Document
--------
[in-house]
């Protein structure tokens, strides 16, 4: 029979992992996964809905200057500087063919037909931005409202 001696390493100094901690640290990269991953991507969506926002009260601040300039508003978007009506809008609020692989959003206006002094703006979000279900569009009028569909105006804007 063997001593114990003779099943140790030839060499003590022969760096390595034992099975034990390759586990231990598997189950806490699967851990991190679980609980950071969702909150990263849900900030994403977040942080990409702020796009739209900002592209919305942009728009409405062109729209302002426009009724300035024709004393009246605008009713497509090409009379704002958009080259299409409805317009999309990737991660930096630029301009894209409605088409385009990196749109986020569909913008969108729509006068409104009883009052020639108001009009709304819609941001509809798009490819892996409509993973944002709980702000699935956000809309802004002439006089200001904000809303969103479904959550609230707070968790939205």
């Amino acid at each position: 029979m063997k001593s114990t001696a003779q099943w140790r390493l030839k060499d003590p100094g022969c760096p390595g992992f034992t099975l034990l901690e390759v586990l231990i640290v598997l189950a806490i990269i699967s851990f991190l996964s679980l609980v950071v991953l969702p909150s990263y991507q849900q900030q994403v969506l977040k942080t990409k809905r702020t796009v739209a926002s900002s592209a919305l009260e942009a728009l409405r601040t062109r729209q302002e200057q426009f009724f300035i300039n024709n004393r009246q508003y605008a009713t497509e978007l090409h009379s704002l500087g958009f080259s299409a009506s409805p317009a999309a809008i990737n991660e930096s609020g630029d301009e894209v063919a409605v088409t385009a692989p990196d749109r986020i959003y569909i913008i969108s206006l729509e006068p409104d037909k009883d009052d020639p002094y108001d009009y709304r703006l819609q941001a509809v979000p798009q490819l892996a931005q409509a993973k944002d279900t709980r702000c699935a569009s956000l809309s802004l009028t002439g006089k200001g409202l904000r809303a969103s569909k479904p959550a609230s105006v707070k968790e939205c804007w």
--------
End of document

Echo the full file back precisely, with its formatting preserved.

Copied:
[in-house]
């Protein structure tokens, strides 16, 4: 029979992992996964809905200057500087063919037909931005409202 001696390493100094901690640290990269991953991507969506926002009260601040300039508003978007009506809008609020692989959003206006002094703006979000279900569009009028569909105006804007 063997001593114990003779099943140790030839060499003590022969760096390595034992099975034990390759586990231990598997189950806490699967851990991190679980609980950071969702909150990263849900900030994403977040942080990409702020796009739209900002592209919305942009728009409405062109729209302002426009009724300035024709004393009246605008009713497509090409009379704002958009080259299409409805317009999309990737991660930096630029301009894209409605088409385009990196749109986020569909913008969108729509006068409104009883009052020639108001009009709304819609941001509809798009490819892996409509993973944002709980702000699935956000809309802004002439006089200001904000809303969103479904959550609230707070968790939205």
């Amino acid at each position: 029979m063997k001593s114990t001696a003779q099943w140790r390493l030839k060499d003590p100094g022969c760096p390595g992992f034992t099975l034990l901690e390759v586990l231990i640290v598997l189950a806490i990269i699967s851990f991190l996964s679980l609980v950071v991953l969702p909150s990263y991507q849900q900030q994403v969506l977040k942080t990409k809905r702020t796009v739209a926002s900002s592209a919305l009260e942009a728009l409405r601040t062109r729209q302002e200057q426009f009724f300035i300039n024709n004393r009246q508003y605008a009713t497509e978007l090409h009379s704002l500087g958009f080259s299409a009506s409805p317009a999309a809008i990737n991660e930096s609020g630029d301009e894209v063919a409605v088409t385009a692989p990196d749109r986020i959003y569909i913008i969108s206006l729509e006068p409104d037909k009883d009052d020639p002094y108001d009009y709304r703006l819609q941001a509809v979000p798009q490819l892996a931005q409509a993973k944002d279900t709980r702000c699935a569009s956000l809309s802004l009028t002439g006089k200001g409202l904000r809303a969103s569909k479904p959550a609230s105006v707070k968790e939205c804007w």